Only five cars are entered in GT1, a reversal of last year’s 10-car entry. “It is the same everywhere,” laments Patrick Peter. Larbre switches from Aston Martin to a single ex-Oreca Saleen, and a lightweight driver line-up. Luc Alphand enters two Corvette C6.Rs, IPB Spartak a Lamborghini Murcielago, and Team Modena is the single representative of Aston Martin with a DBR9 for Antonio Garcia and Tomas Enge. If the Czech can bridle his enthusiasm this year, they should be almost unbeatable.

Six Porsche 997s, four Ferrari 430 GTs, three Spyker C8 Laviolettes and James Watt’s new Aston Martin Vantage V8 make up the 14-car GT2 entry list. Virgo Motorsport will defend their title very strongly with Rob Bell and Gianmaria Bruni, and there are two more from JMB, another (a new entry) from Farnbacher Racing.

Porsche will fight back strongly, IMSA Performance Matmut running two cars, with factory contracted driver Richard Lietz on the strength, and Team Felbermayr Proton a single Porsche for Marc Lieb and Australian Alex Davison, on Michelin tyres rather than Pirelli. Double Porsche Supercup winner Richard Westbrook joins Allan Simonsen in the Farnbacher Racing Porsche, also on Michelin, joining Dane Lars-Erik Nielsen.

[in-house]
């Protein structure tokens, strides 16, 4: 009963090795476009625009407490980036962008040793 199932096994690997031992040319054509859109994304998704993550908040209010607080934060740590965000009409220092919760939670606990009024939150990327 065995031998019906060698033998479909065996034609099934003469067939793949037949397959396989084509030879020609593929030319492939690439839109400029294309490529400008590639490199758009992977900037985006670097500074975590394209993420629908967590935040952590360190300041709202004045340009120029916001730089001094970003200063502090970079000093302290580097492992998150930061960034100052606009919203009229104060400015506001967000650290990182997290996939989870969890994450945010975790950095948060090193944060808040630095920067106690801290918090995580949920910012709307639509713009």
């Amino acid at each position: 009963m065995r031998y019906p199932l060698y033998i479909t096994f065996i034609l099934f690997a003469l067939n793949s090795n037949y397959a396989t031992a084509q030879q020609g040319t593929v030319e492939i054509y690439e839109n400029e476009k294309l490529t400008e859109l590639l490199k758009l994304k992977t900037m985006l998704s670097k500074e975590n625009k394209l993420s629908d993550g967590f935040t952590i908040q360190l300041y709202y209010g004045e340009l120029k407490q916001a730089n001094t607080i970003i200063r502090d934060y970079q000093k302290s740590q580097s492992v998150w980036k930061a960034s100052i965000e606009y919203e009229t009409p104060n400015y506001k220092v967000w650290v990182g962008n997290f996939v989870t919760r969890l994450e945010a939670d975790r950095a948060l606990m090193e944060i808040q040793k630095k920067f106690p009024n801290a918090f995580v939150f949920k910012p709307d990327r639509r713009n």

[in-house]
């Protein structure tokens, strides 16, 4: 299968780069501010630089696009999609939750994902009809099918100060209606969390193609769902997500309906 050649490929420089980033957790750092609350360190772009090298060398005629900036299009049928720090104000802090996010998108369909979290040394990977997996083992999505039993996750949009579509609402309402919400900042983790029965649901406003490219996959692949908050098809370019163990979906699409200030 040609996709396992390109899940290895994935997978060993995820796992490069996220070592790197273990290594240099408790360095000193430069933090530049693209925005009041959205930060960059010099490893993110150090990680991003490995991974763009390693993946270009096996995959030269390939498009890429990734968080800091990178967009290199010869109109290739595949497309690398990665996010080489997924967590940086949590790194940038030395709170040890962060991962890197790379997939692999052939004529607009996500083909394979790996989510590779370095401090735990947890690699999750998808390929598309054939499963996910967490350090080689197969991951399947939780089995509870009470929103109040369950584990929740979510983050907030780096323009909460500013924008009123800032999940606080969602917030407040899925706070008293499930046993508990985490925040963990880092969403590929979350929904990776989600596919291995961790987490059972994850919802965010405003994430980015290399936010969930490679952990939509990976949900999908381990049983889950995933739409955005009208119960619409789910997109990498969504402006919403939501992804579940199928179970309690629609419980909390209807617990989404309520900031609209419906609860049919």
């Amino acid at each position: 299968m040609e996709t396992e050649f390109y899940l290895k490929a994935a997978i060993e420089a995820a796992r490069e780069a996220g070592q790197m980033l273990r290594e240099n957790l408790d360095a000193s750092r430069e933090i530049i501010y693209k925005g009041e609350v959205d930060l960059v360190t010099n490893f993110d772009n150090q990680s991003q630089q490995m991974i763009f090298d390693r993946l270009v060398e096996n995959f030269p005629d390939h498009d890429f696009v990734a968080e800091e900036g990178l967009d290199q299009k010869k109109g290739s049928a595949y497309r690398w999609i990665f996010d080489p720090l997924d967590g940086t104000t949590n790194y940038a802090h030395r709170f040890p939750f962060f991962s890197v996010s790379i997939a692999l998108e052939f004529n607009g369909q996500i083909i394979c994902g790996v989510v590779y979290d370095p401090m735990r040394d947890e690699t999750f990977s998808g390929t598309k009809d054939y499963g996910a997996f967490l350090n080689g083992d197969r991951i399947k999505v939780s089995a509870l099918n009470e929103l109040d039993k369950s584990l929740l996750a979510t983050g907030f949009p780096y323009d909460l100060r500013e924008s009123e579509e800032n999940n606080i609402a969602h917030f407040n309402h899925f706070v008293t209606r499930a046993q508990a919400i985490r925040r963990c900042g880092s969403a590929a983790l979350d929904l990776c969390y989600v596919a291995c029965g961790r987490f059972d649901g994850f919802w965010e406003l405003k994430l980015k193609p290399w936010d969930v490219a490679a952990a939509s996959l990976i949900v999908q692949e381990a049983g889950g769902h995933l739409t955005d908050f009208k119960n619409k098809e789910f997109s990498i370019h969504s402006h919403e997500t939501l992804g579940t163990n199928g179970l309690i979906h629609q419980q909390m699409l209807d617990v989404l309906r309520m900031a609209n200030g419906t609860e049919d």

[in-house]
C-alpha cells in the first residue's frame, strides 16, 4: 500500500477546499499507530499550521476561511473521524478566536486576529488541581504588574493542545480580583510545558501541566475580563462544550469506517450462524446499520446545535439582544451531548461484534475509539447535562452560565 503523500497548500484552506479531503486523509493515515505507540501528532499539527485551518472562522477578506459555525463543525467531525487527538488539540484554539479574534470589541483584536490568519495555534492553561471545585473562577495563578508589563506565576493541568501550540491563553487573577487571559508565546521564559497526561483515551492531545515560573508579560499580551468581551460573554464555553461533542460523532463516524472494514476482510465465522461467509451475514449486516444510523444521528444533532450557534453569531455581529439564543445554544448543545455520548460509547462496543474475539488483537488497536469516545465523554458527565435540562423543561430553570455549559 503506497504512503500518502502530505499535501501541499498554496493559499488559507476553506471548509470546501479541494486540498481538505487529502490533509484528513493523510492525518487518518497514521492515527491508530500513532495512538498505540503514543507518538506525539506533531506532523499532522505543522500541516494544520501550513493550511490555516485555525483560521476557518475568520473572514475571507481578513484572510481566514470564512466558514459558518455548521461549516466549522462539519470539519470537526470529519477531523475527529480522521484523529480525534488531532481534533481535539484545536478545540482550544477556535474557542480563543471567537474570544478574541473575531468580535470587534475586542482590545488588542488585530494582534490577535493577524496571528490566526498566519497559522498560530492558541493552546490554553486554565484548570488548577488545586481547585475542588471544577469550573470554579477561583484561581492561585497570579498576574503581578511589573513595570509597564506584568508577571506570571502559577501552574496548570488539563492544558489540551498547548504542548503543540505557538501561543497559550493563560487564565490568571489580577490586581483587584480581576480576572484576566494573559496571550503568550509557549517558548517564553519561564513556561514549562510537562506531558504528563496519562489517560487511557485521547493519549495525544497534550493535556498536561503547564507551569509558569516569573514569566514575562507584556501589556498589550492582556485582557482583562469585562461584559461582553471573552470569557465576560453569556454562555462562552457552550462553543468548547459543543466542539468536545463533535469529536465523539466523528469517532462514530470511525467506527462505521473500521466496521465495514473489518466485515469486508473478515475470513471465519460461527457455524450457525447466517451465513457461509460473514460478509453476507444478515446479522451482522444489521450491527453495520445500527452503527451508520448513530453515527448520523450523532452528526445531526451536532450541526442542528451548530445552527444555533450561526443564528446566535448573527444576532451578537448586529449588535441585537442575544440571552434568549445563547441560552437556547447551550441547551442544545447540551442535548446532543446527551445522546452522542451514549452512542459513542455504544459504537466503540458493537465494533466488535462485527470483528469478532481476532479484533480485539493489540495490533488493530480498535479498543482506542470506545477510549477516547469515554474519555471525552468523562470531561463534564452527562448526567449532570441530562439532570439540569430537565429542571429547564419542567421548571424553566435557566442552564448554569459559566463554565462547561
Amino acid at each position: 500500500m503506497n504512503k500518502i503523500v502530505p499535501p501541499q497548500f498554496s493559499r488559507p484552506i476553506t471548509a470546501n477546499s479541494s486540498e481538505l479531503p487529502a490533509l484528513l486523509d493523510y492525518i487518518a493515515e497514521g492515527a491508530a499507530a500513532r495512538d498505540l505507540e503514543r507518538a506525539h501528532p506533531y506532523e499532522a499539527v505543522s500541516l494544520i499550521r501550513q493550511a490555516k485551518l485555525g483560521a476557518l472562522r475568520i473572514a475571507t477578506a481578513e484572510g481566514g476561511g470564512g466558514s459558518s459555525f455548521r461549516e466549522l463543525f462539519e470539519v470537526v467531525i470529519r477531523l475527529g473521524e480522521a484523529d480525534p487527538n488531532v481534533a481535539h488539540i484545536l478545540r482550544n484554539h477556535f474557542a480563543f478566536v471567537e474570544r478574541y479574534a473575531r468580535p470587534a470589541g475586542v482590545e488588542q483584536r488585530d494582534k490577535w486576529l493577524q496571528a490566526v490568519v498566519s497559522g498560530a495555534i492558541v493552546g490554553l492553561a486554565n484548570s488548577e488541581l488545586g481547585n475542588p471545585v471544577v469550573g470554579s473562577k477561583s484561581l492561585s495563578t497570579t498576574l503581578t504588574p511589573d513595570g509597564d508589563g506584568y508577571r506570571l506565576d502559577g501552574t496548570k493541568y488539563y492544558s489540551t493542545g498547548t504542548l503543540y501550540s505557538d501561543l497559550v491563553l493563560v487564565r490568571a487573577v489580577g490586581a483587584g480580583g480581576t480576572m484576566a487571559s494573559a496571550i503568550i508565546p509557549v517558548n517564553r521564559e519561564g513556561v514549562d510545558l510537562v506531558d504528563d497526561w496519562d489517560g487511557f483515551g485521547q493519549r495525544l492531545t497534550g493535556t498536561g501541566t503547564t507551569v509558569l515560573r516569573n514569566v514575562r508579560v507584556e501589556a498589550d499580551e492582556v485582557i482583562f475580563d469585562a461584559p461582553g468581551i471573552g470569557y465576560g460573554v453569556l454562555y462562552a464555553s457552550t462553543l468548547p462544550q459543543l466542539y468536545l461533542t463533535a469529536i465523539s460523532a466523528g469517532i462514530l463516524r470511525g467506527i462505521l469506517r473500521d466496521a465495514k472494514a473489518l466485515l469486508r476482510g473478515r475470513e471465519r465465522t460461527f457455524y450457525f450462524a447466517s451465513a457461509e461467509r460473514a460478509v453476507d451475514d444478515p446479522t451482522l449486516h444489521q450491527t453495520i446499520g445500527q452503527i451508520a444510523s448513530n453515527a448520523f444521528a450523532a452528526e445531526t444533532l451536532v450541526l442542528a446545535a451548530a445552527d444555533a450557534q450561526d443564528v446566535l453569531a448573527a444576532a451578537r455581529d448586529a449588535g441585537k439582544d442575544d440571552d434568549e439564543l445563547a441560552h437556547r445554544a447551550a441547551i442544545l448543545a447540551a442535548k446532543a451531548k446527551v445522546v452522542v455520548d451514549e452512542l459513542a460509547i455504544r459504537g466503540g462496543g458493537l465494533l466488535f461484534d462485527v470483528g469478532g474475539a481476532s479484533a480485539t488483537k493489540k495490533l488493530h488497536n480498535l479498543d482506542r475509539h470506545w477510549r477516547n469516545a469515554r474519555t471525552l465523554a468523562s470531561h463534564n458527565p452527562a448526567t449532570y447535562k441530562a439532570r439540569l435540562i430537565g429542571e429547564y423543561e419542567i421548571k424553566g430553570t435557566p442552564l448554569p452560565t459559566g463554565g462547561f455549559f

Tom Coronel and Peter Dumbreck lead the Spyder Squadron, backed by returnee Ralf Kelleners with Alexei Vassiliev, and we hear that the Dutch cars have been improved for 2008 with longer wheelbase chassis.

Missing in Action
Disappearing from the entry are the Swiss Spirit Lola-Audi, Racing for Holland Dome, Scuderia Lavaggi, Binnie Motorsports, Noel del Bello, T2M, Ranieri Randaccio, Pierre Bruneau’s Pilbeam, Racing Box Ferrari, GPC Sport, Scuderia Villorba Corse, Ice Pol, Markland Corvette and sadly, the Team LNT Panoz team. Some of these will undoubtedly appear in their national events.

Predictions? Peugeot to edge Audi in the Le Mans Series, but the two manufacturers will be evens-stevens at Le Mans. Team Essex Porsche to win LMP2, Team Modena for a handsome title in GT1. As for GT2, we don’t yet know the strength of the 2008 model Porsche RSR, which should be a significant step forward. I foresee a battle between Virgo Motorsport’s Ferrari and Felbermayr’s Porsche RSR with Lieb and Davison, with Virgo retaining their title.

Andrew and Michael Cotton, February 2008